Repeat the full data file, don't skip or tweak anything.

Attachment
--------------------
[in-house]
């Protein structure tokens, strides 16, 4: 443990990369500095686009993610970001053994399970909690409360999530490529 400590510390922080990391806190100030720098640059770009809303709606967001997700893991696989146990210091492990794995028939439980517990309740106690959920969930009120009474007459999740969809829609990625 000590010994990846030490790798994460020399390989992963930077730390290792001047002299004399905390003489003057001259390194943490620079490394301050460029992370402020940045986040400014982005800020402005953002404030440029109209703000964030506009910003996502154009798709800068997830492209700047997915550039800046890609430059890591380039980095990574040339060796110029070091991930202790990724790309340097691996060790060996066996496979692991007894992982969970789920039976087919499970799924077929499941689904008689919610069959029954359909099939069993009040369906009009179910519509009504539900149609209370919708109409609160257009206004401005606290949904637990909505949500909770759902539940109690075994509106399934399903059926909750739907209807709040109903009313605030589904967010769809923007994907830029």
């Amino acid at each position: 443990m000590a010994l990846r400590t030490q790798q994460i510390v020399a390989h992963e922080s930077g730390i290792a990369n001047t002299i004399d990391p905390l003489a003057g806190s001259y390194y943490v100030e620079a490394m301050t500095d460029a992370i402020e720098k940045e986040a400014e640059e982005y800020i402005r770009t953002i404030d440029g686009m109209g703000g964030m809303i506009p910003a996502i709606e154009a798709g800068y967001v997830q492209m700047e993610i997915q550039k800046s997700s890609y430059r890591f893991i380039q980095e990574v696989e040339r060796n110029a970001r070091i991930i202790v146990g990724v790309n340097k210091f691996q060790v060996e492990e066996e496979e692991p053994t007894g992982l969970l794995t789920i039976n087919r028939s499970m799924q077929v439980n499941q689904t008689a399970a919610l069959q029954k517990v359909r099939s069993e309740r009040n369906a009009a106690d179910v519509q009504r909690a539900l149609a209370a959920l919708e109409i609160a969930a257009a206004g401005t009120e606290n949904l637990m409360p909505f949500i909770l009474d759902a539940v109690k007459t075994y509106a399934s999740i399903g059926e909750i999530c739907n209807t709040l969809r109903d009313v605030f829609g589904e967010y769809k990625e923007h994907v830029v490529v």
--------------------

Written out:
[in-house]
């Protein structure tokens, strides 16, 4: 443990990369500095686009993610970001053994399970909690409360999530490529 400590510390922080990391806190100030720098640059770009809303709606967001997700893991696989146990210091492990794995028939439980517990309740106690959920969930009120009474007459999740969809829609990625 000590010994990846030490790798994460020399390989992963930077730390290792001047002299004399905390003489003057001259390194943490620079490394301050460029992370402020940045986040400014982005800020402005953002404030440029109209703000964030506009910003996502154009798709800068997830492209700047997915550039800046890609430059890591380039980095990574040339060796110029070091991930202790990724790309340097691996060790060996066996496979692991007894992982969970789920039976087919499970799924077929499941689904008689919610069959029954359909099939069993009040369906009009179910519509009504539900149609209370919708109409609160257009206004401005606290949904637990909505949500909770759902539940109690075994509106399934399903059926909750739907209807709040109903009313605030589904967010769809923007994907830029």
């Amino acid at each position: 443990m000590a010994l990846r400590t030490q790798q994460i510390v020399a390989h992963e922080s930077g730390i290792a990369n001047t002299i004399d990391p905390l003489a003057g806190s001259y390194y943490v100030e620079a490394m301050t500095d460029a992370i402020e720098k940045e986040a400014e640059e982005y800020i402005r770009t953002i404030d440029g686009m109209g703000g964030m809303i506009p910003a996502i709606e154009a798709g800068y967001v997830q492209m700047e993610i997915q550039k800046s997700s890609y430059r890591f893991i380039q980095e990574v696989e040339r060796n110029a970001r070091i991930i202790v146990g990724v790309n340097k210091f691996q060790v060996e492990e066996e496979e692991p053994t007894g992982l969970l794995t789920i039976n087919r028939s499970m799924q077929v439980n499941q689904t008689a399970a919610l069959q029954k517990v359909r099939s069993e309740r009040n369906a009009a106690d179910v519509q009504r909690a539900l149609a209370a959920l919708e109409i609160a969930a257009a206004g401005t009120e606290n949904l637990m409360p909505f949500i909770l009474d759902a539940v109690k007459t075994y509106a399934s999740i399903g059926e909750i999530c739907n209807t709040l969809r109903d009313v605030f829609g589904e967010y769809k990625e923007h994907v830029v490529v």